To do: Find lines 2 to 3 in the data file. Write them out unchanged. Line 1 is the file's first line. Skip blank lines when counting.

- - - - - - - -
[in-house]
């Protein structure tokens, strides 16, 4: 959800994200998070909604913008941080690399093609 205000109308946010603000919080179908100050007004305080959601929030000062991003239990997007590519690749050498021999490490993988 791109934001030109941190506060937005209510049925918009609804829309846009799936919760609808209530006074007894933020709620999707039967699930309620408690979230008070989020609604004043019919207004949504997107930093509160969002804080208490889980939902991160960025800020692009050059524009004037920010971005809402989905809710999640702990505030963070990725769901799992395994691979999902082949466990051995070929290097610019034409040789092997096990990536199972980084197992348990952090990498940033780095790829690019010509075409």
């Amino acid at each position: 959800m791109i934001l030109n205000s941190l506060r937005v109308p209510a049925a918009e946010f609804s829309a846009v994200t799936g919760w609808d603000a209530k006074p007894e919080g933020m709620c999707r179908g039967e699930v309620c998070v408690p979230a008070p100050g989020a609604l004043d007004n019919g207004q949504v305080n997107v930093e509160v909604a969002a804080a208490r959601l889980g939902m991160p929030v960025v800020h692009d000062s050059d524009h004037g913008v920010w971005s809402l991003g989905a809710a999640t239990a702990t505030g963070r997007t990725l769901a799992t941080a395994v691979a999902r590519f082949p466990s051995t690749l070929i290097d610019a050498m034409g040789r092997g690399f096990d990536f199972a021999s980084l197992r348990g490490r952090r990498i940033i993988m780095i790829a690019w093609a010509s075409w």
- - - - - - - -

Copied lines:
């Protein structure tokens, strides 16, 4: 959800994200998070909604913008941080690399093609 205000109308946010603000919080179908100050007004305080959601929030000062991003239990997007590519690749050498021999490490993988 791109934001030109941190506060937005209510049925918009609804829309846009799936919760609808209530006074007894933020709620999707039967699930309620408690979230008070989020609604004043019919207004949504997107930093509160969002804080208490889980939902991160960025800020692009050059524009004037920010971005809402989905809710999640702990505030963070990725769901799992395994691979999902082949466990051995070929290097610019034409040789092997096990990536199972980084197992348990952090990498940033780095790829690019010509075409």
């Amino acid at each position: 959800m791109i934001l030109n205000s941190l506060r937005v109308p209510a049925a918009e946010f609804s829309a846009v994200t799936g919760w609808d603000a209530k006074p007894e919080g933020m709620c999707r179908g039967e699930v309620c998070v408690p979230a008070p100050g989020a609604l004043d007004n019919g207004q949504v305080n997107v930093e509160v909604a969002a804080a208490r959601l889980g939902m991160p929030v960025v800020h692009d000062s050059d524009h004037g913008v920010w971005s809402l991003g989905a809710a999640t239990a702990t505030g963070r997007t990725l769901a799992t941080a395994v691979a999902r590519f082949p466990s051995t690749l070929i290097d610019a050498m034409g040789r092997g690399f096990d990536f199972a021999s980084l197992r348990g490490r952090r990498i940033i993988m780095i790829a690019w093609a010509s075409w």